Friday, March 4, 2011

Want the Job? Get a Sponsor

Corporate ladderImage by Myxi via FlickrFor the past two decades we’ve heard a lot about mentoring. Having a mentor – someone to guide you in your career and provide critical advice – is one of the keys to career success.

And we’ve heard a lot about networking. We have been taught that most jobs are found through networking. While estimates vary from 60% to 80%, it is a compelling data point that has made us think differently about working relationships.

Now there’s a new player everyone is talking about – the sponsor.

If you want to get ahead – and specifically if you want to get the job, your chances are dramatically increased if you have a sponsor.

What is a sponsor? And how is a sponsor different from a mentor?

A mentor is a trusted advisor who can help you work through issues, clarify what you want, act as a sounding board, and give you advice. A sponsor takes it one step further – they are connected within the organization you work (or are seeking work) and actively advocate for you to get the job (or promotion or opportunity). Usually an established leader in a high position, a sponsor throws your name in the hat and lobbies to move your name to the top of the list.

It makes sense. Being qualified for the job isn’t enough – there are lots of qualified candidates. What can distinguish you? Someone on the inside pulling for you.

Pulling strings? Yes. Does it work? Yes, it does.

According to an article titled Friends in High Places in the most recent issue of Working Mother magazine, lack of sponsorship is one of the key reasons why women are not advancing as quickly as their male peers. The article points out that while men embrace the notion of sponsorship, some women shy away from the idea of sponsorship – preferring to rely on mentors alone.

During my corporate career I was at times a sponsor, and at times I was sponsored for key jobs. I also lost out on some key opportunities when I didn’t have a sponsor. I know first-hand that when a senior executive calls asking you to give their candidate a shot at a job, that it is hard not to do so.

Do you have a sponsor? Has a sponsor helped you get a job?


Liz Fichera said...

I've never had a sponsor but I have had unofficial mentors. Networking continues to be key, regardless of the industry.

Joanne said...

It seems so much of advancing in whatever we do ... corporate work, the arts, entrepreneurs, is teamwork. I sometimes see it all as a form of support, helping us to move forward on the journey.

Dave E said...

Isn't this just a case of "It's not what you know, but who"?

Carol Kilgore said...

For me, it's just the way the world works. Someone has given it a name.

Kenneth H. Lee said...
This comment has been removed by the author.
Kenneth H. Lee said...

I've never had a sponsor or mentor, though I have had unofficial mentors from time to time. Plus I've had people who said that I should consider finding a sponsor within the company.

To take Dave E's comment a bit further, as a friend of mine said to me.. It's not a matter of what you know or who you know, but rather it's a matter of who knows you.

This was advice my friend had received from his mentor before his mentor retired from the company. My friend did not move up much further within the company as people he knew in higher places retired from the company and he lost his advocates who could help keep his name known to others.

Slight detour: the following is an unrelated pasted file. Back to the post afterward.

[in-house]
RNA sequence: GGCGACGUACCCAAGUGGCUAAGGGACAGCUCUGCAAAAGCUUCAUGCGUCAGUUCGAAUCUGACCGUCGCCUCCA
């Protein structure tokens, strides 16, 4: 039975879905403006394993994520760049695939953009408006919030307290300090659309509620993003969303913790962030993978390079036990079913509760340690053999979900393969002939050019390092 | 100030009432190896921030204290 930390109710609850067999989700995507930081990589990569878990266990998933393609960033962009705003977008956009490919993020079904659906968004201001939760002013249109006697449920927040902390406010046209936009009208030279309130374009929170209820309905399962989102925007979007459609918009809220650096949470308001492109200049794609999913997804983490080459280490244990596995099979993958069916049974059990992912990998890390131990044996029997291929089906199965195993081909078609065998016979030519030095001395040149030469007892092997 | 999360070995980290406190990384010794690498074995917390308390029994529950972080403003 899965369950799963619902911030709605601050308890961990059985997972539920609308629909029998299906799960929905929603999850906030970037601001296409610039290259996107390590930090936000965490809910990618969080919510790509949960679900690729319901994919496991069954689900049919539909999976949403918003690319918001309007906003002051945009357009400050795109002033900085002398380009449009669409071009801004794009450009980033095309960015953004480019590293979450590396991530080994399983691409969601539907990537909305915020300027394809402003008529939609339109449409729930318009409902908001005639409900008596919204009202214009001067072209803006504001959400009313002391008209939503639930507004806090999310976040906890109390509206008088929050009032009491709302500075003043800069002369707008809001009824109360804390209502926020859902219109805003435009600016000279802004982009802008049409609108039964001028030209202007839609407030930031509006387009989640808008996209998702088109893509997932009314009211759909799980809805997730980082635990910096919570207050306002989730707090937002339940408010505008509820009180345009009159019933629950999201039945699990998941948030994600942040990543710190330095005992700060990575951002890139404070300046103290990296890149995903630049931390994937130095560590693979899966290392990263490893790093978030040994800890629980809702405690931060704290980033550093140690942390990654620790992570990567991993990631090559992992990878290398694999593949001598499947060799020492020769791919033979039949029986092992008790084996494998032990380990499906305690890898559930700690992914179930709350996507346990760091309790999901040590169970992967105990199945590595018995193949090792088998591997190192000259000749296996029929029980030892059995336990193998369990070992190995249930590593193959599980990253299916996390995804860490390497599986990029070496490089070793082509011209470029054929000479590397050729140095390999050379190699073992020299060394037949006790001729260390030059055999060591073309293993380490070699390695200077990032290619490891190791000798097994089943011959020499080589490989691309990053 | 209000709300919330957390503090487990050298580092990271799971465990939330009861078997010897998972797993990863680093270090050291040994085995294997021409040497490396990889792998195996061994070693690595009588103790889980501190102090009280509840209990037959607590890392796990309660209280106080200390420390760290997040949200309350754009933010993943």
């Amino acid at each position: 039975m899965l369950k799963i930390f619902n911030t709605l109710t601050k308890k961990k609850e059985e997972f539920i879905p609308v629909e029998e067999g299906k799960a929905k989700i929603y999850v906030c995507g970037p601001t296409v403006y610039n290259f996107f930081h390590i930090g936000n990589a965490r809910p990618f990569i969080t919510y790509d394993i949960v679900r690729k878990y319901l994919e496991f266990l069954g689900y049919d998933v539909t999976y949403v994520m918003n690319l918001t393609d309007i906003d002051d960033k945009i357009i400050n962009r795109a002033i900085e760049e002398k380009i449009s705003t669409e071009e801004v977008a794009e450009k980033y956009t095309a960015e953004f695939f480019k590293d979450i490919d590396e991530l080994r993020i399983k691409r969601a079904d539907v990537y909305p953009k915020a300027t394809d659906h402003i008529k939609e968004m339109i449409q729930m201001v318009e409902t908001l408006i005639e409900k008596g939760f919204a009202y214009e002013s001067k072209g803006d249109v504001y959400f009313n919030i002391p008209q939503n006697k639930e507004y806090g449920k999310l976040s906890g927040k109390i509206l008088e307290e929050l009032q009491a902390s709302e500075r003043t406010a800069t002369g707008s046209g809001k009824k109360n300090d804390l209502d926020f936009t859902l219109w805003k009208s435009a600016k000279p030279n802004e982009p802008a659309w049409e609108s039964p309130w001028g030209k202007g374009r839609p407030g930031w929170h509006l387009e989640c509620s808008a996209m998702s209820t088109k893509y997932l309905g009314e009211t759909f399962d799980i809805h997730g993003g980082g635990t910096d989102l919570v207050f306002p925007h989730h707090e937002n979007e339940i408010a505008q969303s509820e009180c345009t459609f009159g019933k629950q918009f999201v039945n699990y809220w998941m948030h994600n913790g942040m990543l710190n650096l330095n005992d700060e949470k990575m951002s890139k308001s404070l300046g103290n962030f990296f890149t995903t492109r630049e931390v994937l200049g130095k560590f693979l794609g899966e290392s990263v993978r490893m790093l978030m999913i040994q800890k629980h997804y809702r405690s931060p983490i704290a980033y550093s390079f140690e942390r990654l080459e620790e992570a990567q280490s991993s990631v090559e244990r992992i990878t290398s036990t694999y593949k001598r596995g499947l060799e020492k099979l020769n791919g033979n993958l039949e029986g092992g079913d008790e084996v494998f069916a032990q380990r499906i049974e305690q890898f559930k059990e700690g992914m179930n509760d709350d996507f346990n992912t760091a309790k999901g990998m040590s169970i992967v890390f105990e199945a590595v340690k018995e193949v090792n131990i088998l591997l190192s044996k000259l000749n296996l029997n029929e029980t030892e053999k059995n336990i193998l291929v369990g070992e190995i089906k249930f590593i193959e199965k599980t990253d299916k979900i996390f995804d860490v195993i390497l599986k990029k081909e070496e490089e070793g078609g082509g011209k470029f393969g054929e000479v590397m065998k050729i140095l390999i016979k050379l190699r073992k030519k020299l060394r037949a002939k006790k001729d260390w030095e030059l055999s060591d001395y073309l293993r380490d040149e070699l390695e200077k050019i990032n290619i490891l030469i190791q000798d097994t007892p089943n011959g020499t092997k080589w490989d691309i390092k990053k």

He hit a plateau since his ability and merits were no longer helping him advance. He knew people, but it did not help him because he was not known by the correct people.

Yes, this is the way the world works, but it does not mean that we have to like it. I sure don't. I find most of it distasteful.

Kenneth H. Lee said...

The ones who "succeed" tend to be those who can project upward well, even if they may not be qualified to move up. My colleagues and I are constantly amazed at some of the people we've seen promoted because they are able to project upward well.

Colette said...

Not what you know but who you know -- yes -- Dave and Kenneth, that's a good way to put it.

Carol -- the way the world works -- yes, I suppose it is. And it's easier to maneuver in that world if we know how it works.

Talei said...

No sponsor but I have had mentor and been a mentor myself. ;-)

Colette said...

Talei -- and mentors continue to be important!

Anonymous said...

It's not what you do, it's what others know you can do.

My experience is that we in the IT industry are not good at communicating our own and our team's accomplishments and capabilities.

Our challenge is that what we do is sophisticated and too many senior managers get to wield too much power over things that they have way too little knowledge about or an obligation to learn.

So if you are lucky enough to get a "sponsor" please don't waste the advantage it gives you. For the rest of us, have dreams and do the lottery.


Stephen D said...

Mr. Lee, AMEN brother!

hartsjl said...

Throughout my career, I have had (and continue to have) both sponsors and mentors.

In many cases, it is about who knows about your accomplishments and capabilities - and are those people positioned to share their knowledge of you at key decision points (like candidate selection).

I work very hard to differentiate my results and accomplishments, but I wouldn't be where I am today without my sponsors advocating for me when it counts the most.

One Womans Eye said...

Good topic. People forget the importance of a sponsor, the person who will go to bat for you behind closed doors. A mentor can guide and advise, but they can't help move your career forward.
Carla Harris talks alot about that in her book Expect to Win

Colette said...

One Womans Eye, thanks for pointing out the book. I'll have to check that out!